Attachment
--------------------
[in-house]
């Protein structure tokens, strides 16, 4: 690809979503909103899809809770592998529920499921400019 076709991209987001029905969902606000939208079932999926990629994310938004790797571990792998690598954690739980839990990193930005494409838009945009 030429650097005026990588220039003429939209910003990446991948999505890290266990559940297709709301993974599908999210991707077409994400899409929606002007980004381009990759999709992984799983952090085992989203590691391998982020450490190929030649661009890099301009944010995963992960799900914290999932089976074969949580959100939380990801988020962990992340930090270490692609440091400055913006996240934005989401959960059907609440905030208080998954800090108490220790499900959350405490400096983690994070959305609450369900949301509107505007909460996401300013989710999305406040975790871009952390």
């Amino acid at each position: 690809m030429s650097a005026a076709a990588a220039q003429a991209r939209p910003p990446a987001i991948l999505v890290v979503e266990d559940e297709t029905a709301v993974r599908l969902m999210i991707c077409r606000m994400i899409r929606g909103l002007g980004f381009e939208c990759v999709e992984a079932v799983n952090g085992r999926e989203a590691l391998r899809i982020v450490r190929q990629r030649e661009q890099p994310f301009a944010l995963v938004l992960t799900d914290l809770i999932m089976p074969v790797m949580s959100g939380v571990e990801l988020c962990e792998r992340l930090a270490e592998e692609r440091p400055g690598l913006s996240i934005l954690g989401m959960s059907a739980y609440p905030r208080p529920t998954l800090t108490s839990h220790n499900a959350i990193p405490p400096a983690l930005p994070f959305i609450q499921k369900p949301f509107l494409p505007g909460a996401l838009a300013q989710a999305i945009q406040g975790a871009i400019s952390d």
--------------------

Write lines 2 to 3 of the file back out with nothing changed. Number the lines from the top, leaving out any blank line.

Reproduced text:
């Protein structure tokens, strides 16, 4: 690809979503909103899809809770592998529920499921400019 076709991209987001029905969902606000939208079932999926990629994310938004790797571990792998690598954690739980839990990193930005494409838009945009 030429650097005026990588220039003429939209910003990446991948999505890290266990559940297709709301993974599908999210991707077409994400899409929606002007980004381009990759999709992984799983952090085992989203590691391998982020450490190929030649661009890099301009944010995963992960799900914290999932089976074969949580959100939380990801988020962990992340930090270490692609440091400055913006996240934005989401959960059907609440905030208080998954800090108490220790499900959350405490400096983690994070959305609450369900949301509107505007909460996401300013989710999305406040975790871009952390």
């Amino acid at each position: 690809m030429s650097a005026a076709a990588a220039q003429a991209r939209p910003p990446a987001i991948l999505v890290v979503e266990d559940e297709t029905a709301v993974r599908l969902m999210i991707c077409r606000m994400i899409r929606g909103l002007g980004f381009e939208c990759v999709e992984a079932v799983n952090g085992r999926e989203a590691l391998r899809i982020v450490r190929q990629r030649e661009q890099p994310f301009a944010l995963v938004l992960t799900d914290l809770i999932m089976p074969v790797m949580s959100g939380v571990e990801l988020c962990e792998r992340l930090a270490e592998e692609r440091p400055g690598l913006s996240i934005l954690g989401m959960s059907a739980y609440p905030r208080p529920t998954l800090t108490s839990h220790n499900a959350i990193p405490p400096a983690l930005p994070f959305i609450q499921k369900p949301f509107l494409p505007g909460a996401l838009a300013q989710a999305i945009q406040g975790a871009i400019s952390d």